Autogenic splenic implantation versus splenectomy in patients undergoing distal pancreatectomy for benign or low-grade malignant lesions of the distal pancreas: study protocol for a multicentre, open-label, randomized controlled trial (RESTORE)

Mohammed Abu Hilal, Christoph Kuemmerli, Jasper P. Sijberden, Alma Moekotte, Giuseppe Zimmitti, Adnan Alseidi, Horacio J. Asbun, Ravi Marudanayagam, Morgan Bonds, Filipe Kunzler, Robert Sutcliffe, Efrem Eren, John N. Primrose, Anthony P. Williams

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Background: The spleen plays a significant role in the clearance of circulating microorganisms. Sequelae of splenectomy, especially immunodeficiency, can have a deleterious effect on a patient’s health and even lead to death. Hence, splenectomy should be avoided and spleen preservation during elective surgery has become a treatment goal. However, this cannot be achieved in every patient due to intraoperative technical difficulties or oncological reasons. Autogenic splenic implantation (ASI) is currently the only possible way to preserve splenic function when a splenectomy is necessary. Experience largely stems from trauma patients with a splenic rupture. Splenic immune function can be measured by the body’s clearing capacity of encapsulated bacteria. The aim of this study is to assess the splenic immune function after ASI was performed during minimally invasive (laparoscopic or robotic) distal pancreatectomy with splenectomy. Methods: This is the protocol for a multicentre, randomized, open-labelled trial. Thirty participants with benign or low-grade malignant lesions of the distal pancreas requiring minimally invasive distal pancreatectomy and splenectomy will be allocated to either additional intraoperative ASI (intervention) or no further intervention (control). An additional 15 patients who will undergo spleen-preserving distal pancreatectomy serve as the control group with normal splenic function. Six months postoperatively, after assumed restoration of splenic function, patients will be given a Salmonella typhi (Typhim Vi™) vaccine. The Salmonella typhi vaccine is a polysaccharide vaccine. The specific antibody titres immediately before and 4 to 6 weeks after vaccination will be measured. The ratio between pre- and post-vaccination antibody count is the primary outcome measure and secondary outcome measures include intraoperative details, length of hospital stay, 30-day mortality and morbidity. Discussion: This study will investigate the splenic immune function of patients who undergo ASI during minimally invasive distal pancreatectomy with splenectomy. The splenic immune function will be measured using the surrogate outcome of specific antibody titre after vaccination with a Salmonella typhi vaccine. The results will reveal details about splenic function after ASI and guide further treatment options for patients when a splenectomy cannot be avoided. It might eventually lead to a new standard of care making sometimes more demanding and time-consuming spleen-preserving procedures redundant. Trial registration: International Standard Randomized Controlled Trials Number (ISRCTN) ISRCTN10171587. Prospectively registered on 18 February 2019.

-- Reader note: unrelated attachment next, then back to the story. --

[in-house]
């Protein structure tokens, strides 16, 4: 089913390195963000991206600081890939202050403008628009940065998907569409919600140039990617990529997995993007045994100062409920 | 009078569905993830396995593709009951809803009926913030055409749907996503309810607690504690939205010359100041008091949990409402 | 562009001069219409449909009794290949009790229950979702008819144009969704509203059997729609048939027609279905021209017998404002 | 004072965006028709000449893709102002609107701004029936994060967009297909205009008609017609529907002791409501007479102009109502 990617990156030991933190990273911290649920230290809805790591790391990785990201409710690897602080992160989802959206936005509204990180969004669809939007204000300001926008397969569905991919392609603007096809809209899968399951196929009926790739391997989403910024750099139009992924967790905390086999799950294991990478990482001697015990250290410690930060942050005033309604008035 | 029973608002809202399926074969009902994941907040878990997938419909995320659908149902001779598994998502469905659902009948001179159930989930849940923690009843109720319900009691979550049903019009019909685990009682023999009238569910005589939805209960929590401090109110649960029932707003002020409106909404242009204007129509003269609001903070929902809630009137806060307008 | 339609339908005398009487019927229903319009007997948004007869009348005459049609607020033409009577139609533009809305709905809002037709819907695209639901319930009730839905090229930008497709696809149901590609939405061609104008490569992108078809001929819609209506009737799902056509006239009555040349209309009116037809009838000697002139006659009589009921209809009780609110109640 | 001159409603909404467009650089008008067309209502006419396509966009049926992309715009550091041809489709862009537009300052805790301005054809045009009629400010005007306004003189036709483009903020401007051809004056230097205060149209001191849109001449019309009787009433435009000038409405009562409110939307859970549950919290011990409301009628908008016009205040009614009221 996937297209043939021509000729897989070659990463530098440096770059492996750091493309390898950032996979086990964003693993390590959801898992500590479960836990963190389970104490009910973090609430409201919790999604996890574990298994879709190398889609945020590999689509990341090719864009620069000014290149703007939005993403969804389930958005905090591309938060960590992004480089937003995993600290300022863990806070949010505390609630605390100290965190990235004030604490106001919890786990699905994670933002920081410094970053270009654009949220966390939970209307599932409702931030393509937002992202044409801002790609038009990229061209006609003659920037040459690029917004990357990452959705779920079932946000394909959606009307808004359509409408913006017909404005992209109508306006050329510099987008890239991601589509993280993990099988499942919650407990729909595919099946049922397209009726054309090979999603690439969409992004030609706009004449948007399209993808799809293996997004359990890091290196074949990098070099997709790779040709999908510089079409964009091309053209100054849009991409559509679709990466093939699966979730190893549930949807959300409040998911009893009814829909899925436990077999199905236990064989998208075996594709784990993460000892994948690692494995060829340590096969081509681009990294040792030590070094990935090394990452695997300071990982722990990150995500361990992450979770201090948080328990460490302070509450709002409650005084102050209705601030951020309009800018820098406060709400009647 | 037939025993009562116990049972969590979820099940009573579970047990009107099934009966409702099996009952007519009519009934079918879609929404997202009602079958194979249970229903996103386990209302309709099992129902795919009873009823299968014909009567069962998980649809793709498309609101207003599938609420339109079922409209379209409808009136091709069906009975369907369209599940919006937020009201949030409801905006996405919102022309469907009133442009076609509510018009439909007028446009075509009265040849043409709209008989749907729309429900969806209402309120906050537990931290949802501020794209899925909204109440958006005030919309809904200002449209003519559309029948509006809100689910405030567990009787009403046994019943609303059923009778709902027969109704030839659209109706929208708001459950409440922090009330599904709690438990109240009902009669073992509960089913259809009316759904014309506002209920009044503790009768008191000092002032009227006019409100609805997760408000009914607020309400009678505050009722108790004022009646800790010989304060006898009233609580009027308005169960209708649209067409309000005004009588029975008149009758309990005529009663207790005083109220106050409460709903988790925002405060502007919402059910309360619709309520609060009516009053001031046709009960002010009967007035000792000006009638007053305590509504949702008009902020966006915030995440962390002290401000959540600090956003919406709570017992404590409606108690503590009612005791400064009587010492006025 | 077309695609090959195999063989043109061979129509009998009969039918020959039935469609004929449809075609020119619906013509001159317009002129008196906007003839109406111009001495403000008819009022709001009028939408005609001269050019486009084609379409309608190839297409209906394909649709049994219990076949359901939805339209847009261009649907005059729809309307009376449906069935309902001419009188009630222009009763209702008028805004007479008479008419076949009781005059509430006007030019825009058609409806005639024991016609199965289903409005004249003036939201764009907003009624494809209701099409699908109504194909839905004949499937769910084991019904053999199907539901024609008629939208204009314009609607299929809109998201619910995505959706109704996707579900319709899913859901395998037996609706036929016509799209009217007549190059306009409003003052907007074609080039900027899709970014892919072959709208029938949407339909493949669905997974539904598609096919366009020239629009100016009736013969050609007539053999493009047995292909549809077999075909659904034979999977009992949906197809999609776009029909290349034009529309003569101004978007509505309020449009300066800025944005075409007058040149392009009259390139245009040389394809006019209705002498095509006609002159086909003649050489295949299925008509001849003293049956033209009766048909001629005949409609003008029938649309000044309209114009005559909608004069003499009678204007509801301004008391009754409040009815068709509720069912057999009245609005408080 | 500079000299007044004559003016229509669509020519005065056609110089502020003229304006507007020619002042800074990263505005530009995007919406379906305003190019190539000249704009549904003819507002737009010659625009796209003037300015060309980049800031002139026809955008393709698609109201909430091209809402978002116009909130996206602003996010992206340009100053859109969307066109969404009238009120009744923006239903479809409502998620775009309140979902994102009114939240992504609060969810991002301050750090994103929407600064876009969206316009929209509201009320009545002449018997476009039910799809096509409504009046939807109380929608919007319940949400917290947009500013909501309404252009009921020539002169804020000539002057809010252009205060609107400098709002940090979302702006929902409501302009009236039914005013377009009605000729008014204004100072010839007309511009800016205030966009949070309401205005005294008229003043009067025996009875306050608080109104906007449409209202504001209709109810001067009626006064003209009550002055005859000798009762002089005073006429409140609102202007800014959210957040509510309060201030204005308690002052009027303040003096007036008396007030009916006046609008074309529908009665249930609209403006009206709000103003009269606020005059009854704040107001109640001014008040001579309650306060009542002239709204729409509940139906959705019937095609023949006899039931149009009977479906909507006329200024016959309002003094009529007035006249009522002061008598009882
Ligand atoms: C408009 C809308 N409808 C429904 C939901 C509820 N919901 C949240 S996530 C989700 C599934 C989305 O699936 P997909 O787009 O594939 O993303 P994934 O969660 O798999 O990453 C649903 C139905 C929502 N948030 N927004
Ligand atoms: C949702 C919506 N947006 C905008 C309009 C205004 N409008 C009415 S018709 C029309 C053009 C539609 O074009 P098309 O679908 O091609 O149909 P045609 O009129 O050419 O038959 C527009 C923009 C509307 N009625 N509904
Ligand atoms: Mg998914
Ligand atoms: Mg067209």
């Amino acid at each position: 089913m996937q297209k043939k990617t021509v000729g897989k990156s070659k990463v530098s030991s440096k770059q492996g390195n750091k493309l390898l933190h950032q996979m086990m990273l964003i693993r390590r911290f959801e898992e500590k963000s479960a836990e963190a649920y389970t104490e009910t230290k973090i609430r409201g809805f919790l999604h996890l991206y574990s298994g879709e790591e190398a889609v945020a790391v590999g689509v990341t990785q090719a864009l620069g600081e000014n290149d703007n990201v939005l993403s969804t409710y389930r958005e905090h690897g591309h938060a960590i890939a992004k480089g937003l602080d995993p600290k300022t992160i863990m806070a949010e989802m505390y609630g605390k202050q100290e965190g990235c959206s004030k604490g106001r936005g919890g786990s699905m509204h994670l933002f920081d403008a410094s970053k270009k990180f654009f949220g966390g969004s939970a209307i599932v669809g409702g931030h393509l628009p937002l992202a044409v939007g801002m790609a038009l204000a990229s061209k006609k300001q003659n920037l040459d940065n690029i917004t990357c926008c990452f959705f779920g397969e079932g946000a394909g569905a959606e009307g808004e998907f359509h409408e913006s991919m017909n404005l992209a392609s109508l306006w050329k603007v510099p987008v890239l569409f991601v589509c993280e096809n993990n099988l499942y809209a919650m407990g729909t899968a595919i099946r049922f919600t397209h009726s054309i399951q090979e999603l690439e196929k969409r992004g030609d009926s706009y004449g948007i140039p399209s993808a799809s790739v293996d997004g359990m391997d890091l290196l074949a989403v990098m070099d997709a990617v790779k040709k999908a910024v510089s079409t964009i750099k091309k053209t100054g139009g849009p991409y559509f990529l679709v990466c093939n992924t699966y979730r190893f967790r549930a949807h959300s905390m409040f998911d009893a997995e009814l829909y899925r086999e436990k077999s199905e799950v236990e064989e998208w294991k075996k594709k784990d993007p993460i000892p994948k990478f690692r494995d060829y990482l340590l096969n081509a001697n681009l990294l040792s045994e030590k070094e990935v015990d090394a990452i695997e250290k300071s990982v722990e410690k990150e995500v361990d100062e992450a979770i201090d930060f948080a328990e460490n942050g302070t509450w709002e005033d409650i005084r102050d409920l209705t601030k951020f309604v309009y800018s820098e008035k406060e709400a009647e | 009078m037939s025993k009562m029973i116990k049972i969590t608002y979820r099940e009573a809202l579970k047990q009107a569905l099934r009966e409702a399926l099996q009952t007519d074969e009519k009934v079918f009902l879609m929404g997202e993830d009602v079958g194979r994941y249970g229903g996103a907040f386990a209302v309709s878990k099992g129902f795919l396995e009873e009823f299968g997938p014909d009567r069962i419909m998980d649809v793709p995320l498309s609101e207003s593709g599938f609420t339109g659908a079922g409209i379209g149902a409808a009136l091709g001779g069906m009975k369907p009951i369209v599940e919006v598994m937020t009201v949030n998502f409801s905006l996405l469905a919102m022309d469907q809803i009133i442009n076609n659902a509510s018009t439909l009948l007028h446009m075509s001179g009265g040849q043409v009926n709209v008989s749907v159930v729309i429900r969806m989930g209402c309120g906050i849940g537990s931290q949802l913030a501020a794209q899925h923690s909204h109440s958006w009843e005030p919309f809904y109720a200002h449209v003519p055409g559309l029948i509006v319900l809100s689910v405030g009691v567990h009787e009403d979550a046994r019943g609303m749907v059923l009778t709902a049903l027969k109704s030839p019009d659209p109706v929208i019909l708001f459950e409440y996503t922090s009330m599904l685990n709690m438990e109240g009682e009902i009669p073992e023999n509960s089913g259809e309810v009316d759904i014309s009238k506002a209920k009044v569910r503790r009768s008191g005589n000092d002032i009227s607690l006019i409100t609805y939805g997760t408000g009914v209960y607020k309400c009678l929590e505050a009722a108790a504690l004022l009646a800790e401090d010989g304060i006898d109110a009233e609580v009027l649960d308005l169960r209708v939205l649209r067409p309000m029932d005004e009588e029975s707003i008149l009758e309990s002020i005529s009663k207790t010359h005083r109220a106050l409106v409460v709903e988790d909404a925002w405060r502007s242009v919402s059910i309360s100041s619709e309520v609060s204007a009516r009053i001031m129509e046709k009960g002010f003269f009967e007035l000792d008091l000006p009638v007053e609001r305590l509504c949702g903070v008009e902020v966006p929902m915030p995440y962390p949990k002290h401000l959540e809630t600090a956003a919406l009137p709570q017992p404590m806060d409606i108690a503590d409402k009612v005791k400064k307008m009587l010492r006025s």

Original languageEnglish
Article number31
Issue number1
Publication statusPublished - 1 Dec 2024


  • Autogenic splenic implantation
  • Distal pancreatectomy
  • Overwhelming post-splenectomy infection syndrome
  • Splenectomy

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